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Interview - Adriana Garza
by Kevin Gillette
Adriana Garza (c) Studio LM 2009
Adriana Garza's entry in the Samira category of The Experimental Witch won from over 6,000 international entries. The Experimental Witch was a film competition held by Paulo Coelho based on his novel The Witch of Portobello. He asked participants to choose a character, adapt their chapters, and produce a short with the work. From there the winners from each character would be used to piece the movie together. [More details - see notes at end]
Fringe Report (FR, Kevin Gillette): The Experimental Witch world premiered at the Rome International Film Festival, October 2009. Has it sunk in yet?
Adriana Garza (AG): It has, it was one of the first times in my life when I was fully present in the moment - very overwhelming. It's so big - but I was very clear that I had put in a lot of hard work, so it's about the journey and not the destination - it was a surreal moment for me and Jessica [Ranek] - I had read Coelho's work for so long, and if you'd told me that I'd be standing on the red carpet with him someday....
FR: You first got into the performing arts as a dancer. You've also worked in television. What motivated your move into films?
AG: My mom was a ballerina, and my uncle was a poet. I began dancing at age 3, so that was an early experience in performing. I've worked in commercials continuously, did a TV show on Telemundo in US, plus a bit role in a soap opera in Mexico at age 17. I always knew that I wanted to work in film, to tell stories that can be carried through film; there's more of a human connection. It's an incredibly tough industry, to say the least, but not impossible. It has been quite the journey to get to where I am today, and I think it is only possible if you have principles and values regarding what you want to do in life - so for me, being true to myself has been the most important element.
FR: The sense of timing and narrative flow in The Experimental Witch strongly hints at your dancing background. Are you conscious of having a sort of dancer's rhythm in the final edit of your work?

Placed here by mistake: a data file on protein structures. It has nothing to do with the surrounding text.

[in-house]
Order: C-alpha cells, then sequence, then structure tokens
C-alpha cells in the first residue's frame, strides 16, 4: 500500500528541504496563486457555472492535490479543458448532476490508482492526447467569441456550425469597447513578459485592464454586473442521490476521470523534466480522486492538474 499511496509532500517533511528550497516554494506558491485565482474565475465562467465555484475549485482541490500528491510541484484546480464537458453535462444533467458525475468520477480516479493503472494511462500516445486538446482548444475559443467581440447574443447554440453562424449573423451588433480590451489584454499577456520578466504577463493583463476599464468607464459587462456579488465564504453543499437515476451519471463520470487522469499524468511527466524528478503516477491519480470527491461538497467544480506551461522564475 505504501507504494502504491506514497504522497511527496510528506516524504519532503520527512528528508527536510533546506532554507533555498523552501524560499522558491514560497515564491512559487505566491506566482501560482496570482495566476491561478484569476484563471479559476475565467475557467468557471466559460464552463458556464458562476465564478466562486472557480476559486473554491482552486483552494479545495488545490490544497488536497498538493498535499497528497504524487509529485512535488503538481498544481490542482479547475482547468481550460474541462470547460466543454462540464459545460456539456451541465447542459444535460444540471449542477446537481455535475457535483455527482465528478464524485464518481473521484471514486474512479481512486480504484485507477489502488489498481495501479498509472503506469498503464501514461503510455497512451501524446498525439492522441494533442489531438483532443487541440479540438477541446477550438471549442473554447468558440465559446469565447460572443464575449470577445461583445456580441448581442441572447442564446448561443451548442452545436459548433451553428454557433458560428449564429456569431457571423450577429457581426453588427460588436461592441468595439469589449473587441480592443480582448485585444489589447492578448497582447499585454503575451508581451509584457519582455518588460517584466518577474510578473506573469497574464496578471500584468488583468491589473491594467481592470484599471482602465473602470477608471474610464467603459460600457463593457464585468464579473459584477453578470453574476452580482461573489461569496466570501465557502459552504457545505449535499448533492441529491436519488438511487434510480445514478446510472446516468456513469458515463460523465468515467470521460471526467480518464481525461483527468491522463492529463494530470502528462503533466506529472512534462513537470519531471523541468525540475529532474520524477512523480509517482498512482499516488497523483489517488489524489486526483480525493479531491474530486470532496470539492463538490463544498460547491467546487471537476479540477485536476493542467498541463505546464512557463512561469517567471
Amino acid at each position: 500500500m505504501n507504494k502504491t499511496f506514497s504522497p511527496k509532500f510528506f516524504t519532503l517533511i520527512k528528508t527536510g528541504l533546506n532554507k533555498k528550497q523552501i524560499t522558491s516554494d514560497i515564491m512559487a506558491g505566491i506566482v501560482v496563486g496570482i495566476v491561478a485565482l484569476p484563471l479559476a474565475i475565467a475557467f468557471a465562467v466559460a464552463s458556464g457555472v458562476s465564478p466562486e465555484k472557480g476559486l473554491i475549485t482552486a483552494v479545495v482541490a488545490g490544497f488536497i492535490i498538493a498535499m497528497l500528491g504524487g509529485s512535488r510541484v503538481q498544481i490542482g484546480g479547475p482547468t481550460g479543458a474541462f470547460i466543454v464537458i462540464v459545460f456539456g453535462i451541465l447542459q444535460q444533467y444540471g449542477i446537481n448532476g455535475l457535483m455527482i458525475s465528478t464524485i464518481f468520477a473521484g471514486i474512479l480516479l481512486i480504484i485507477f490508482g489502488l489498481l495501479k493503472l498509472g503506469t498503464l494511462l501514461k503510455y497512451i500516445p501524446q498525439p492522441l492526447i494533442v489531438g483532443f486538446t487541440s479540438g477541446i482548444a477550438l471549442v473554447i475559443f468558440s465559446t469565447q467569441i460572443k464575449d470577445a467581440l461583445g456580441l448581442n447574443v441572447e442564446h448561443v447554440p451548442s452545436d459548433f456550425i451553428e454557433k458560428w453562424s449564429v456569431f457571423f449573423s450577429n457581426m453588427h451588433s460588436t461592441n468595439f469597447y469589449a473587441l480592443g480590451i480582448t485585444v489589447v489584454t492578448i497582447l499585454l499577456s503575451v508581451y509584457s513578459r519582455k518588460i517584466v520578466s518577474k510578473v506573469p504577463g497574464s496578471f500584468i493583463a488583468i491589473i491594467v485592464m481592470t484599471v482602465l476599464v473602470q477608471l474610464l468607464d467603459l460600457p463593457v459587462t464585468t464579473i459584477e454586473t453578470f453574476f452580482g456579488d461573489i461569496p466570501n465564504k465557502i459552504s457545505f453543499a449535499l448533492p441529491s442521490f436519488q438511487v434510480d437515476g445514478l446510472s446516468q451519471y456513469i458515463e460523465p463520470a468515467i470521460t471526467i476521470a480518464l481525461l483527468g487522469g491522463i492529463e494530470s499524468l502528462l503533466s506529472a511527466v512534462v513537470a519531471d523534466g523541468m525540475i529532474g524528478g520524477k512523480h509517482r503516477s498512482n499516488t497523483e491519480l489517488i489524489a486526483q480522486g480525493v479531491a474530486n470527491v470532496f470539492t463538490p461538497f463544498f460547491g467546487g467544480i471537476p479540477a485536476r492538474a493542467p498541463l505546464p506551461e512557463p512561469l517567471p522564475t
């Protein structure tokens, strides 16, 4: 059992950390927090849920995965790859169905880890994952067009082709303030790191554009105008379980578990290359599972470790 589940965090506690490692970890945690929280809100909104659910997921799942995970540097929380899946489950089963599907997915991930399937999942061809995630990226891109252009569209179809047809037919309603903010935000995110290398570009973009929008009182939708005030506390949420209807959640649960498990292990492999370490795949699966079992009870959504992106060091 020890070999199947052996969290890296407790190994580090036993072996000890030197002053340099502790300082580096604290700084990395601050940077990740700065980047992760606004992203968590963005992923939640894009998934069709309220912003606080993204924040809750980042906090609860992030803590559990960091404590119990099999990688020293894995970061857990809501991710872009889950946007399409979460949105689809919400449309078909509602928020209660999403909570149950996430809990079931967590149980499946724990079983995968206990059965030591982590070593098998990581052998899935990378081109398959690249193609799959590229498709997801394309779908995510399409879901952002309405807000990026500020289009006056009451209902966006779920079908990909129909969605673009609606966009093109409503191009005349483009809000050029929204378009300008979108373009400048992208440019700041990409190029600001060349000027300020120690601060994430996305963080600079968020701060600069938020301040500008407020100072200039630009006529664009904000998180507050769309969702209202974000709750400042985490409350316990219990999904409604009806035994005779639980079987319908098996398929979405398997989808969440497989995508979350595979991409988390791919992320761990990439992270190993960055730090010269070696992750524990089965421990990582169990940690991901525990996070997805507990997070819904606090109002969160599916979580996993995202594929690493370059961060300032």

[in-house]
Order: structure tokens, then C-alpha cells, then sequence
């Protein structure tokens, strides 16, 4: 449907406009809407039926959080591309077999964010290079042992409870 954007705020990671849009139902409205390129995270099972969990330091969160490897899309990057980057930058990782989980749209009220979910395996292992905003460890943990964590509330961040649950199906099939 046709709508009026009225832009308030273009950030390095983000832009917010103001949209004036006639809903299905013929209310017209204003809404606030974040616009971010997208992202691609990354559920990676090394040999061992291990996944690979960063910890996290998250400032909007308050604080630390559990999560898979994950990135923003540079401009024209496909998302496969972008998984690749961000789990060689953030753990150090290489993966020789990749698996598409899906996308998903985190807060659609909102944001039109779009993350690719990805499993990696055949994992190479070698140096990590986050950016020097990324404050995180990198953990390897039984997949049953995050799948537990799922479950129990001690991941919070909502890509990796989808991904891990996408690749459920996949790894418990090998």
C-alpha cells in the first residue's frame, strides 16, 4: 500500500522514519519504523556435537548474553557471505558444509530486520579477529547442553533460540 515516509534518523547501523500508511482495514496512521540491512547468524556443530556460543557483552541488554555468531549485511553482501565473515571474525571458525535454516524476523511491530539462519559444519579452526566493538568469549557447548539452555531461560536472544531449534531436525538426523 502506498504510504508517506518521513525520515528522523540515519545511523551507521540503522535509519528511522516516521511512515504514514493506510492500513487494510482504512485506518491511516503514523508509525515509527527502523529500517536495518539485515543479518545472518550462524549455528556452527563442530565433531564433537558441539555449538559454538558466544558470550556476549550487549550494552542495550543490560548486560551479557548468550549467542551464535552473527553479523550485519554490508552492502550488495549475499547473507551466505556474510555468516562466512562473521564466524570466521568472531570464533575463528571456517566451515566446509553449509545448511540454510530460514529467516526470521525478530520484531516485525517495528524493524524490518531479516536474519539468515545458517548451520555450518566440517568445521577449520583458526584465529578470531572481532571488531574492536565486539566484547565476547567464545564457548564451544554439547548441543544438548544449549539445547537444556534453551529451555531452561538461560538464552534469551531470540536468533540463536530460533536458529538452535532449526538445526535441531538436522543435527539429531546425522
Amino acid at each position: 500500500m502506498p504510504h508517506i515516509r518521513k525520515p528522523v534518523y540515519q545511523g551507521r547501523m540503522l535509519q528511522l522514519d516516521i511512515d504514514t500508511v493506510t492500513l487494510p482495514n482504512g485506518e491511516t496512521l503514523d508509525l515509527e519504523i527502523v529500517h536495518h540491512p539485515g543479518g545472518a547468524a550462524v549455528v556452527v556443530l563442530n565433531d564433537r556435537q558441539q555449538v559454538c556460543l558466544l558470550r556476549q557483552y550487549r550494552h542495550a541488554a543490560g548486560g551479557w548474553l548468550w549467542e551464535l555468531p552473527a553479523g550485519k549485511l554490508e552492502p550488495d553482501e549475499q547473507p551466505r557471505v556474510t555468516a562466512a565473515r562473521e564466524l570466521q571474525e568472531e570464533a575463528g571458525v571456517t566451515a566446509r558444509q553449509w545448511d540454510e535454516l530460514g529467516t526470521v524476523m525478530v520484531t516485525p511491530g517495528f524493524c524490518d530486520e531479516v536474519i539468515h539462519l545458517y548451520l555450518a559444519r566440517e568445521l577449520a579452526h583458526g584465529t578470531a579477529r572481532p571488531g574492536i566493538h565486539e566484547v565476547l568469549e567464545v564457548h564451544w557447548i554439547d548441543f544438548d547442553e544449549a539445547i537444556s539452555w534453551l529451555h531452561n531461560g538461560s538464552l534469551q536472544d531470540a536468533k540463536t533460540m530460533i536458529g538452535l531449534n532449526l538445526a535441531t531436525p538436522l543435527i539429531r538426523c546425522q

AG: That [dancing] was actually very important to me - the way I found out about the story, the way I identified with the story. My boyfriend broke up before Valentine's Day, so rather than spend time with him as originally planned, I went home to Austin, and read Paulo Coelho's book The Witch of Portobello. I really identified with the witch of Portobello, Athena. The day afterward I found out about the film competition. I planned to contact Paulo and ask if I could read for Athena if they ever turned it into a film. But before I could do that I got an email from goodreads.com the next day announcing a film competition he had launched based on The Witch of Portobello. That seemed propitious, to say the least. The dancing is so much a part of who she [Athena] is. And as the project progressed, things really fell together with regard to my team as well - I felt that the storyline was so important, and dancing an integral part of that.
FR: You've worked in both the US and in Mexico - do you have a favourite for work?
AG: I like them both. I was very young when I worked in Televisa in Mexico City. I was raised with both languages [AG does a send-up of what people often expect her to sound like as a Latina]. I consider myself to be from both countries, even though I was raised here. The US has given me the independence to do this kind of work. Mexican culture is more tight and more family-oriented, which is great, but can be rather limiting.
FR: What would you say to a very young performer - actor, actress, dancer, musician - about what makes for a successful career? And how you'd define success?